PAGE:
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Opinion: Photo ID requirements uselessly disenfranchise voters
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Voters come out to Gainesville Exploration Academy Friday, May 22, 2020, to cast their ballot for the June 9 primary. - photo by Scott Rogers

I was required to present a photo ID while voting early. However, no one asked me to remove my mask to prove I was the person indicated by that photo ID. Curious, I inquired and was told by a poll worker that none of them had been specifically trained to compare my face with the photo ID I presented to verify my identity.  

Since implementation of the photo ID requirement, the government has apparently not spent any money to train poll workers to confirm the identity of voters using the photo on that ID. The related skill is called biometrics. Without training in a standardized, uniform procedure to verify a voter’s identity using the photograph, each voter is subject to the arbitrary and unique discretion of their poll worker.  

The failure to unmask voters this year could be excused due to virus concerns, but lack of biometrics training and failure to allocate funds for training indicates this isn’t about stopping election fraud related to voter impersonation. 

So why do Republicans insist a photo ID is necessary to vote? In letters published Dec. 2, 2018, and Jan. 10, 2019, I offered examples suggesting the apparent reason is to oppress Black and minority voter turnout at the polls. This allegation is supported by the fact voters are not required to provide a photo ID if they vote an absentee ballot by mail. 

Since the Supreme Court struck down special provisions of the Voting Rights Act, which blocked state and local barriers intended to prevent Blacks from voting, at least 1,000 polling places have been closed, with many closed locations in predominantly African American communities. There were also cuts to early voting, imposition of strict voter ID laws and massive purges of registered voter rolls.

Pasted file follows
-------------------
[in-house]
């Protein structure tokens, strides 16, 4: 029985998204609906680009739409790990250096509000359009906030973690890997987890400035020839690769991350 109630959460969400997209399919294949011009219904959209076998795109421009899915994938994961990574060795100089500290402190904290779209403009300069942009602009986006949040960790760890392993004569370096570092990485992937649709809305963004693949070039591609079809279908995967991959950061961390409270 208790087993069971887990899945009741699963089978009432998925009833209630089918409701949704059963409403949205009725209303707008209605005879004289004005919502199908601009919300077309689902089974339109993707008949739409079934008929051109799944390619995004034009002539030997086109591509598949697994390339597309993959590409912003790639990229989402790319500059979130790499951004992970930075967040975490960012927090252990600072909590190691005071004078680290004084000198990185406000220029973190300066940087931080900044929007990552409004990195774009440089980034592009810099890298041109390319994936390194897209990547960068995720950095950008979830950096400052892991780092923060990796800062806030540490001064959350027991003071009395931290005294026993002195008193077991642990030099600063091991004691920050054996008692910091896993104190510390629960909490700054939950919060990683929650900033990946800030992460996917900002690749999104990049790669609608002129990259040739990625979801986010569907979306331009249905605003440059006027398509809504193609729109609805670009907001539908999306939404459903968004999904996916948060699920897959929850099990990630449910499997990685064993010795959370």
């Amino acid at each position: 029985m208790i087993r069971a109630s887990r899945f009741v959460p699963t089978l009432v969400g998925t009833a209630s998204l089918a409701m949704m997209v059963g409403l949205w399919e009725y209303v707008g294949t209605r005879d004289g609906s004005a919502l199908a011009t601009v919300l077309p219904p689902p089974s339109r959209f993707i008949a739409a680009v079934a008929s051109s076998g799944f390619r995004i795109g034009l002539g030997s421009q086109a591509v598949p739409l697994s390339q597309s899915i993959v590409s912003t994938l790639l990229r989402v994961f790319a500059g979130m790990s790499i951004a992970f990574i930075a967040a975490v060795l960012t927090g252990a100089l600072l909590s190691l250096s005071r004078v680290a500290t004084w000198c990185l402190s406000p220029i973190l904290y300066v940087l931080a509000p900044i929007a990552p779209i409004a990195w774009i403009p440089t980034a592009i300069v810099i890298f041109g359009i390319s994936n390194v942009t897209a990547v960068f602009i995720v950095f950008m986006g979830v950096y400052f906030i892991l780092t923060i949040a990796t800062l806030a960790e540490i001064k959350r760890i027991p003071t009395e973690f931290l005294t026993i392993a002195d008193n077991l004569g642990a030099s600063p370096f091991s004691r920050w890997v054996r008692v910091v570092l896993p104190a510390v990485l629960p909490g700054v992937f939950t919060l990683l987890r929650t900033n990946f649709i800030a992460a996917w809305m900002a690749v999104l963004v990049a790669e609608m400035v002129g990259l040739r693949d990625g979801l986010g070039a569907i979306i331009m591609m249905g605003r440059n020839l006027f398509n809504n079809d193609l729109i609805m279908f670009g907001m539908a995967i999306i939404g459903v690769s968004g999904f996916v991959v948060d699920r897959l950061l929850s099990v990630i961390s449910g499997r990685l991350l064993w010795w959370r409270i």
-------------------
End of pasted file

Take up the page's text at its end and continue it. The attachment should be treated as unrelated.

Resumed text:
Virtually all new restrictions on voting were enacted by Republicans. 

The right to vote means an opportunity to change our laws and change how they are enforced, which could directly impact institutional racism, police brutality and White privilege. 

Republicans have filed suit in the U.S. Supreme Court to prevent mail-in ballots postmarked by Election Day from being counted in North Carolina if they arrive after the original (non-COVID) cutoff date. This year the number of mail-in ballots will be a hundred times larger than average, and Republicans have attempted to defund the postal service in several states to delay the timely delivery of those mail-in ballots. It’s a shameless attempt to cheat by preventing valid votes from being counted. 

Our traditional vision of democracy is any person or party whose policies best serve the needs of citizens and the public interest gets elected. That dream is broken. 

In reality, the winner of an election will be the person or party who is skilled at strategies and tactics designed to cause the opposition to lose. The tragic consequence is voters won’t get the benefit of electing a representative who is experienced and skilled at solving their problems. Instead, voters get a representative who is skilled at knee-capping his enemies. 

Bruce Vandiver 


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